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I am running into an issue when using json that I am not sure how to approach it. I create an object like this:

var jsonObj = {"000000": 0, "010000": 1, "020000": 0 .... };

where the 0's and 1's are to act as bits. However if I were to try and call this object:

alert(jsonObj.000000);

I get an "Unexpected number" error in Chrome because it is handling the 00000 as a number and not a string. If I were to restructure the json object with a letter before the 6 numbers "c000000" then

alert(jsonObj.c000000);

Would return a correct value. Curious if anyone else has experienced anything like this and how to handle it??

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This question should be helpful - stackoverflow.com/questions/2940424/… –  maerics Feb 21 '12 at 1:54
    
FYI: That isn't JSON. It's just a typical JavaScript object created using object literal notation. –  squint Feb 21 '12 at 2:49
    
@amnotiam I was under the impression that JSON could be done two ways - 1 as an object like I did above using { pair, pair, pair, ... } and 2 as an array. Yeah it is an object but that's how json (javascript object notation) can be used. –  Matt Feb 21 '12 at 15:59
    
@Matt: JSON is a text format for transferring data between different programming environments. The JS in JSON does stand for JavaScript, but that's just because the syntax for its data structures were based on JavaScript's object and array literal notations. This is a point of confusion for many people. When you're writing JavaScript code, and you do var foo = {"bar":"baz"}, you haven't technically created any JSON data even though the same object structure could be used to create JSON. Since JSON is text, within the JavaScript environment, valid JSON would be represented with... –  squint Feb 21 '12 at 16:18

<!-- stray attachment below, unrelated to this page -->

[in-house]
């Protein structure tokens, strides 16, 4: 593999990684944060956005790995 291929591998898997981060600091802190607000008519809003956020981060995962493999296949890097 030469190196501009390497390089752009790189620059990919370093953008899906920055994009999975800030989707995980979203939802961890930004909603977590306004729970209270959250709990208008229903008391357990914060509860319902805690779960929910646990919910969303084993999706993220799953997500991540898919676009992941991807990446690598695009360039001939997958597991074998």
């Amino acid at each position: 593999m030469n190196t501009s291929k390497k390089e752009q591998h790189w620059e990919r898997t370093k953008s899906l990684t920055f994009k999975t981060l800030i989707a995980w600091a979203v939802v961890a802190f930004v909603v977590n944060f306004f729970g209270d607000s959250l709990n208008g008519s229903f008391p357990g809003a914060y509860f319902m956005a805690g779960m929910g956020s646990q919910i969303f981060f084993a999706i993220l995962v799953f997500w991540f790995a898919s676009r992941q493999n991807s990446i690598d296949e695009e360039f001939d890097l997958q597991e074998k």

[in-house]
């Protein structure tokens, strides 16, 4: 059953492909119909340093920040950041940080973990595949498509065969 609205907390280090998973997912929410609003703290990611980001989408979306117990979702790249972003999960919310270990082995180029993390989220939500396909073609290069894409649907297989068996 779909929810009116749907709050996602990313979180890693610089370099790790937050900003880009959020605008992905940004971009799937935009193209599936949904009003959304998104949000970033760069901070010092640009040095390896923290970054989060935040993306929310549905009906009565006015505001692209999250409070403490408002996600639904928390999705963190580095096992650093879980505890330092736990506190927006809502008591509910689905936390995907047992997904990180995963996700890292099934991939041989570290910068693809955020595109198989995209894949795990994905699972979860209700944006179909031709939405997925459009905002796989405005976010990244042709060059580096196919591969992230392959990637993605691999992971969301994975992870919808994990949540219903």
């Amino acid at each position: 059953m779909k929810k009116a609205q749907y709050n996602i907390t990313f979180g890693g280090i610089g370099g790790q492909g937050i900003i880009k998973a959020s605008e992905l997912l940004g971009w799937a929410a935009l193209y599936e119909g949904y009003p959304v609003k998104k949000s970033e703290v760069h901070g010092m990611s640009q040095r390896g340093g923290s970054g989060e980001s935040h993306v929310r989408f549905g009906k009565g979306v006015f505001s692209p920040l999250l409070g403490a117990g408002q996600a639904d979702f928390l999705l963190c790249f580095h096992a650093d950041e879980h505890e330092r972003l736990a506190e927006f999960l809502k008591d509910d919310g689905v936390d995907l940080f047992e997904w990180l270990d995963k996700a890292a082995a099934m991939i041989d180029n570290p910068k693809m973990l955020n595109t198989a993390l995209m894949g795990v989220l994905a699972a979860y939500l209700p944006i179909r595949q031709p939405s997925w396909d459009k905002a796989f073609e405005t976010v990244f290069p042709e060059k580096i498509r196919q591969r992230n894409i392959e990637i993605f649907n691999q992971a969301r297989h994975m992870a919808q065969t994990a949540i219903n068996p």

...a String, for example var myJSON = '{"bar":"baz"}', although you wouldn't often see this, since JSON text is typically created as markup on a server. But if that JSON markup is fetched from a server, say via an AJAX request, it will show up as text converted into a String object, which would then need to be parsed into an actual JavaScript object that can be manipulated. –  squint Feb 21 '12 at 16:20

3 Answers 3

up vote 6 down vote accepted

jsonObj["000000"] should work

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that works perfectly... I knew it was something simple... thanks! –  Matt Feb 21 '12 at 1:55

You must do:

alert(jsonObj["000000"]);

See this question for variable name rules.

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Try:

alert(jsonObj["000000"])

Here's a jsFiddle of the above:

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